If you dont have a dehydrator you can use your oven as well. I used to use the oven before i got my dehydrator and it works just as well, but takes longer. You line the bottom of the oven with tin foil to catch the drippings. Then you can put the chicken on a wire rack so there is space for air to circulate. Set the oven to 200 and prop the oven door open a little with a wooden spoon or other similar non-meltable utensil. If you have a small fan you can aim it into the oven to help move the air around.

Step 5: Store and Enjoy

I like my jerky a little more crispy than most people. when i can bend it and it starts to peel or crack i take it off the dehydrator. If you want it less dry, you can take it off once it is firm but still flexible. If you have it in an oven, every hour or so you may have to pat the moisture off the pieces to help it dry quicker.

Once its done, try not to eat it all at once. Its really good warm. Let it cool to room temperature before packing it into bags or jars. If you pack it up hot, moisture can form inside the container and shorten the shelf life. The jerky can store for about 2 weeks at room temperature, and about a month in the refrigerator. If theres any doubt about it being cooked to the right temperature store it in the freezer to prevent it from spoiling.

Thanks for checking out my first instructable. Let me know if anything should be fixed up for it.

Comments

author
PhilipW64 (author)2017-02-19

I can handle four large breasts at once if you know what I mean.

author
chiefjudge09 (author)2014-02-26

Jack, whats so important that i have missed? You wrote a fairly long story there to only end it that in your opinion, my directions are useless. How about something more constructive.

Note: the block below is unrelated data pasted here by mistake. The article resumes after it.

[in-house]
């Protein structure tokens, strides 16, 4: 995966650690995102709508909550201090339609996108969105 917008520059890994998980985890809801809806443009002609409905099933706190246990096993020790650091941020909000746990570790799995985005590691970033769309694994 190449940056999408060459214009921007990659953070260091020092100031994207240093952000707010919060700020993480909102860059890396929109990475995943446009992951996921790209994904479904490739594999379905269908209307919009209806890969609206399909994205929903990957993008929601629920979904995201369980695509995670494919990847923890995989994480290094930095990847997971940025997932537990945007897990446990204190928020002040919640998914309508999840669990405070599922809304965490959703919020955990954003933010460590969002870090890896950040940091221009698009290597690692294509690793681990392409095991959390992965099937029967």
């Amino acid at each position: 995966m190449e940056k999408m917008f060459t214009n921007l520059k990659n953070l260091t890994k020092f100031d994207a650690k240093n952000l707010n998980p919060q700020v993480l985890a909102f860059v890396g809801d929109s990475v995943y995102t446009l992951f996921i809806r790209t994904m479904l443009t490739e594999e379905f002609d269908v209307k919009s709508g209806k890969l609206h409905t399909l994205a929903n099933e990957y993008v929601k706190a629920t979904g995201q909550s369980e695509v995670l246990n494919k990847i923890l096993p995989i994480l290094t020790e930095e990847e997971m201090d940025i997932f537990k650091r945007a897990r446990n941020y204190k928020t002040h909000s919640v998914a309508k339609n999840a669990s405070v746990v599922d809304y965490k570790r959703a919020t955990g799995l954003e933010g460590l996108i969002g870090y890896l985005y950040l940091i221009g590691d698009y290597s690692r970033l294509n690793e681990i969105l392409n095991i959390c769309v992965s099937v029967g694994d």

author
MarkE108 (author)chiefjudge092016-07-19

chiefjudge09,. Don't no why he has a problem with you, when he's wrong about so many things. Just trying to share my experience, and some education. Keep doing what you do Brother!

author
Jackoffmanytrades (author)2014-02-26

As far as the temp to kill illness it's really does not apply to jerky. That's the point of jerky is to make a food that will stay well without refrigeration. Before they had cooling systems in every he and packing like we do today this is how they kept food that and curing. If your salt content is high enough no bacteria or germs will grow. Soy sauce was actually used as a preservative by the Chinese for thousands of years, when it was westernized was when it became a flavor instead of a essential item to keep meat fresh.

Also it has to do with moisture content. With out moisture content at a certain level no bacteria will grow and all will die. It's best to weigh the starting product and its dome usually when you loose 30% of the moisture. But you have to keep the air humid around the meat or you risk other types of bacteria growth and mold.

Cursing meats is one of the easiest but tricky things a person can do now a days. With all the hormones, chemicals and preservative in meats today it's hard to get stuff right. I make my own cured meat and jerky and I only buy fresh local hog meat. Nothing ever from the store since its full of junk and they pump it with water to make a heavier cut for less cost to them. If anyone watched no reservations with Anthony his friend Michael the chef from Cleveland has a great simple to use book for curing meats. Step by step, with great hints and tips for the home curer. I highly suggest you take your instruction from a professional person not just people's instructables.